Nomura, Left Behind in U.S. Mergers Boom, to Hire Senior Bankersby
May recruit 20 people in 2016, start covering tech companies
Need to build client base, investment banking head says
Nomura Holdings Inc. is seeking to hire about 20 investment bankers in the Americas next year to address concerns that it’s slipping behind in the booming U.S. mergers market.
Japan’s biggest brokerage plans to recruit managing directors and executive directors who have clients in the technology, consumer and health-care industries, said Kentaro Okuda, global head of investment banking. The Tokyo-based firm will start covering the technology industry in the region, he said.
“We haven’t built up enough of a client base in the Americas, and we’re very aware of that,” Okuda said in an interview in Tokyo. He said it was “shocking” to miss out on large takeovers by Japanese insurers in the U.S. this year.
Nomura’s push in the U.S. echoes comments made this week by Deutsche Bank AG co-Chief Executive Officer John Cryan, who said that it would be “inconceivable” not to do business in a country with the biggest fee pool and the deepest capital markets. CEO Koji Nagai said this month that the Japanese firm has room to boost hiring in an effort to double investment-banking revenue in the Americas over the next two or three years.
Okuda said he wants Nomura to advise on acquisitions and restructuring by companies in the consumer industry, such as beverage makers. He’s also seeking to manage initial public offerings by technology companies. Nomura will focus on generating fees from companies with a market value of less than $10 billion, Nagai said in a presentation on Dec. 1.
Mergers and acquisitions in the U.S. reached a record $2.4 trillion this year, up from $2 trillion for all of 2014, according to data compiled by Bloomberg. Nomura was ranked 44th among advisers on the transactions, the same position it held last year, the data show.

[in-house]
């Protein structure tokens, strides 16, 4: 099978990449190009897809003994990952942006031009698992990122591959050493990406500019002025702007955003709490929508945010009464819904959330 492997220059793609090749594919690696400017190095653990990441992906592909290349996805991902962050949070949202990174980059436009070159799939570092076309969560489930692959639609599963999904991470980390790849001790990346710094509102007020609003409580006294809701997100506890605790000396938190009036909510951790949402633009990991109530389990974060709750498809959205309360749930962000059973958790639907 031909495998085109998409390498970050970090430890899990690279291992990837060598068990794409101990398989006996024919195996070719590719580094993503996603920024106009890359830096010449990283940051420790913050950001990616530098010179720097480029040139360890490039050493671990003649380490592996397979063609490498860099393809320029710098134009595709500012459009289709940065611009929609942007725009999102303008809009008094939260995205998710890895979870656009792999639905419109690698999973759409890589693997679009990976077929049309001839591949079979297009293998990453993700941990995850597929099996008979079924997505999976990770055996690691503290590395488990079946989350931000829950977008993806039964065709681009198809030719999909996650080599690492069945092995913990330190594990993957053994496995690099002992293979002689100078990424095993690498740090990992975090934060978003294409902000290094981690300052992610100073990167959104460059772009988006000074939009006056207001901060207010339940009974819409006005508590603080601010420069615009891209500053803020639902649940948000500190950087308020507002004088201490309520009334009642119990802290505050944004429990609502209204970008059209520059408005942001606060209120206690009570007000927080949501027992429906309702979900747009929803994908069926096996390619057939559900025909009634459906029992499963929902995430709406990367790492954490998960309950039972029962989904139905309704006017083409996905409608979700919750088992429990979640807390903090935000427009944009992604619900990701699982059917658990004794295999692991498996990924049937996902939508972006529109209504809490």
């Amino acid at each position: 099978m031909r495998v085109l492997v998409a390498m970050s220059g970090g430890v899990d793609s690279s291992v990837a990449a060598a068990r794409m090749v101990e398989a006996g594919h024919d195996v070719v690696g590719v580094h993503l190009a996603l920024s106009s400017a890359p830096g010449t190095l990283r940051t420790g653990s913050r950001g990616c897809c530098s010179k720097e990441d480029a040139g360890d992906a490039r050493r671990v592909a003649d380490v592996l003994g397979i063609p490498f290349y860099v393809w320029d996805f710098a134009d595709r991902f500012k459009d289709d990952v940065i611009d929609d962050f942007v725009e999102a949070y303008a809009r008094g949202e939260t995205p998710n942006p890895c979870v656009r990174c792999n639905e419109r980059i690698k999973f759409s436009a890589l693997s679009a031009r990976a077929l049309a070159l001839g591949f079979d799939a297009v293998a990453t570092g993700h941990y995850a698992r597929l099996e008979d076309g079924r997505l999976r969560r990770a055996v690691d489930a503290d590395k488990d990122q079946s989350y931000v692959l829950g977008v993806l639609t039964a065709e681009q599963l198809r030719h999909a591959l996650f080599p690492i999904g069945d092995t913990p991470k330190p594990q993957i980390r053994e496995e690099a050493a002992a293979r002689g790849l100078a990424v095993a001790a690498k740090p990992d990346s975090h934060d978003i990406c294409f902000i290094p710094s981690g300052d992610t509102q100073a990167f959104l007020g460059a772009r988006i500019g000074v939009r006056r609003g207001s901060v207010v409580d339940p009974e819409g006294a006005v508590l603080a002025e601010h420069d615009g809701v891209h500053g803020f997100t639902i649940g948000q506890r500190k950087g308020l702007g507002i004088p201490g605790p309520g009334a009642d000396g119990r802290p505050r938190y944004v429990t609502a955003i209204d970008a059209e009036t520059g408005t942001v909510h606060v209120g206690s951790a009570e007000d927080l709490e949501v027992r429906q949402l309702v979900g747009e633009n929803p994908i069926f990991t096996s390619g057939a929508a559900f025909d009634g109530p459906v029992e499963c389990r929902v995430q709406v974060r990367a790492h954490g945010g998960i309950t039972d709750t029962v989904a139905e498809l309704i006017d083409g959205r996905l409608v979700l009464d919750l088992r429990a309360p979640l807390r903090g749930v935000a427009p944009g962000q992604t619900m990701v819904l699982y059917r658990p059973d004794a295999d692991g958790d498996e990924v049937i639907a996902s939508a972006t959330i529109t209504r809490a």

“This is the region where Japanese companies are looking at the most for growth, and we’re seeing more cross-border deals in the pipeline,” Okuda said.
Tokio Marine Holdings Inc., Meiji Yasuda Life Insurance Co. and Sumitomo Life Insurance Co. announced acquisitions with a total value of about $16 billion in the U.S. this year, and Nomura was absent from all three deals.
“We were beaten in the region where we’re always beaten,” Okuda said, referring to the U.S.
At home, the brokerage is No. 2 financial adviser for mergers and acquisitions this year, data compiled by Bloomberg show. Yet it’s only ranked fifth for cross-border transactions involving Japanese companies, trailing global firms Morgan Stanley, Goldman Sachs Group Inc. and JPMorgan Chase & Co., according to the data.
Nomura said in November that it hired six investment bankers in the Americas, including Mark Connelly as head of equity capital markets. The firm is also adding junior staff, recruiting more than 30 graduates in New York this year, Okuda said. In Tokyo, the brokerage added at least 10 M&A bankers this month by transferring employees from other departments to cope with an increasing number of deals in Japan, he added.
The company has been adding staff in the U.S. while trimming headcount in Europe. Nomura had 2,514 employees in the Americas as of Sept. 30, up almost 4 percent from a year earlier. The number in Europe fell by 1 percent to 3,494 over the same period, earnings materials showed in October.
Nagai’s efforts to expand in the U.S. have yet to pay off, with Nomura posting pretax losses from the Americas in each of the five quarters to Sept. 30. The firm, which is seeking to earn 50 billion yen ($411 million) from operations abroad in the year ending March, lost 43 billion yen overseas before taxes in the first six months after settling a legal dispute with an Italian bank.